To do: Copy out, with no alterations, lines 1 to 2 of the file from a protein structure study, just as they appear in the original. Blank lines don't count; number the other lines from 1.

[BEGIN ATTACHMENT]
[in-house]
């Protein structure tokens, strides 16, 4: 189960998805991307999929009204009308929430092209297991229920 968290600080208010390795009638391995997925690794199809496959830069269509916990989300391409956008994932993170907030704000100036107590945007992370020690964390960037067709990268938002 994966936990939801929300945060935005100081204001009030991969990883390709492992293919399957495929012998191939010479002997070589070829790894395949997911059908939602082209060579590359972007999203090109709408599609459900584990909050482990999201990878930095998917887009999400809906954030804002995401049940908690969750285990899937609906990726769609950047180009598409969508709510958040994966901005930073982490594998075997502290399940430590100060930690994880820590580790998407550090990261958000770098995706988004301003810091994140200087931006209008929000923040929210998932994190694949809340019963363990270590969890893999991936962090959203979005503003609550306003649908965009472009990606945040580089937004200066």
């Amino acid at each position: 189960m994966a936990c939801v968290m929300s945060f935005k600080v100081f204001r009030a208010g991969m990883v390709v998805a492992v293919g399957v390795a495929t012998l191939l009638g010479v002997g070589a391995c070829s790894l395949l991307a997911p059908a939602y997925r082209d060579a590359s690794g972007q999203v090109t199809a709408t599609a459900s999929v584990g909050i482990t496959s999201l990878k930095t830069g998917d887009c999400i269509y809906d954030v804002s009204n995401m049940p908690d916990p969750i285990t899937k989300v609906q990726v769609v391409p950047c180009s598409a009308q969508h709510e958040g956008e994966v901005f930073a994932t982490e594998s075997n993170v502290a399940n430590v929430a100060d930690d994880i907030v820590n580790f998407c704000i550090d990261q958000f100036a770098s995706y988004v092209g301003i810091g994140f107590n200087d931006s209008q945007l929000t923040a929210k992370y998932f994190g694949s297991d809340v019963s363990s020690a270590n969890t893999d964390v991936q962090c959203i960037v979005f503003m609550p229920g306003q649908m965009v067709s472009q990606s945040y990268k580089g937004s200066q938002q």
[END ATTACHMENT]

[in-house]
């Protein structure tokens, strides 16, 4: 189960998805991307999929009204009308929430092209297991229920 968290600080208010390795009638391995997925690794199809496959830069269509916990989300391409956008994932993170907030704000100036107590945007992370020690964390960037067709990268938002 994966936990939801929300945060935005100081204001009030991969990883390709492992293919399957495929012998191939010479002997070589070829790894395949997911059908939602082209060579590359972007999203090109709408599609459900584990909050482990999201990878930095998917887009999400809906954030804002995401049940908690969750285990899937609906990726769609950047180009598409969508709510958040994966901005930073982490594998075997502290399940430590100060930690994880820590580790998407550090990261958000770098995706988004301003810091994140200087931006209008929000923040929210998932994190694949809340019963363990270590969890893999991936962090959203979005503003609550306003649908965009472009990606945040580089937004200066």